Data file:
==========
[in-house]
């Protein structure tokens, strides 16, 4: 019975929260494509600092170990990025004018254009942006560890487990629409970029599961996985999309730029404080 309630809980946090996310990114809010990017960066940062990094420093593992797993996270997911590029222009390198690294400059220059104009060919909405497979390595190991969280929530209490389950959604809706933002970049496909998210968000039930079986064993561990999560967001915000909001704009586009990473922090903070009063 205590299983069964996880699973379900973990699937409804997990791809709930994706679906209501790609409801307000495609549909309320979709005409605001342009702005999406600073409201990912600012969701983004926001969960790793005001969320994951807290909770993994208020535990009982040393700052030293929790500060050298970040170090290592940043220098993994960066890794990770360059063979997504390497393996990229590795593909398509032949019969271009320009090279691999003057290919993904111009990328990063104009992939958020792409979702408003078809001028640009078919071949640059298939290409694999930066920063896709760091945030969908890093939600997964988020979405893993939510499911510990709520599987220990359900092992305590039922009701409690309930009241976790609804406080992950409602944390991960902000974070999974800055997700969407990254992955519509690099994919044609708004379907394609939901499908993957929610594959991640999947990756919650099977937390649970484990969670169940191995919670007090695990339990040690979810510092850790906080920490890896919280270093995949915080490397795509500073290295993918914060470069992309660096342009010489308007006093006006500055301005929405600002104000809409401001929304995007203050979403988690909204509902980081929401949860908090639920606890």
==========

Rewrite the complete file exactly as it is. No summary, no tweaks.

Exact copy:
[in-house]
């Protein structure tokens, strides 16, 4: 019975929260494509600092170990990025004018254009942006560890487990629409970029599961996985999309730029404080 309630809980946090996310990114809010990017960066940062990094420093593992797993996270997911590029222009390198690294400059220059104009060919909405497979390595190991969280929530209490389950959604809706933002970049496909998210968000039930079986064993561990999560967001915000909001704009586009990473922090903070009063 205590299983069964996880699973379900973990699937409804997990791809709930994706679906209501790609409801307000495609549909309320979709005409605001342009702005999406600073409201990912600012969701983004926001969960790793005001969320994951807290909770993994208020535990009982040393700052030293929790500060050298970040170090290592940043220098993994960066890794990770360059063979997504390497393996990229590795593909398509032949019969271009320009090279691999003057290919993904111009990328990063104009992939958020792409979702408003078809001028640009078919071949640059298939290409694999930066920063896709760091945030969908890093939600997964988020979405893993939510499911510990709520599987220990359900092992305590039922009701409690309930009241976790609804406080992950409602944390991960902000974070999974800055997700969407990254992955519509690099994919044609708004379907394609939901499908993957929610594959991640999947990756919650099977937390649970484990969670169940191995919670007090695990339990040690979810510092850790906080920490890896919280270093995949915080490397795509500073290295993918914060470069992309660096342009010489308007006093006006500055301005929405600002104000809409401001929304995007203050979403988690909204509902980081929401949860908090639920606890």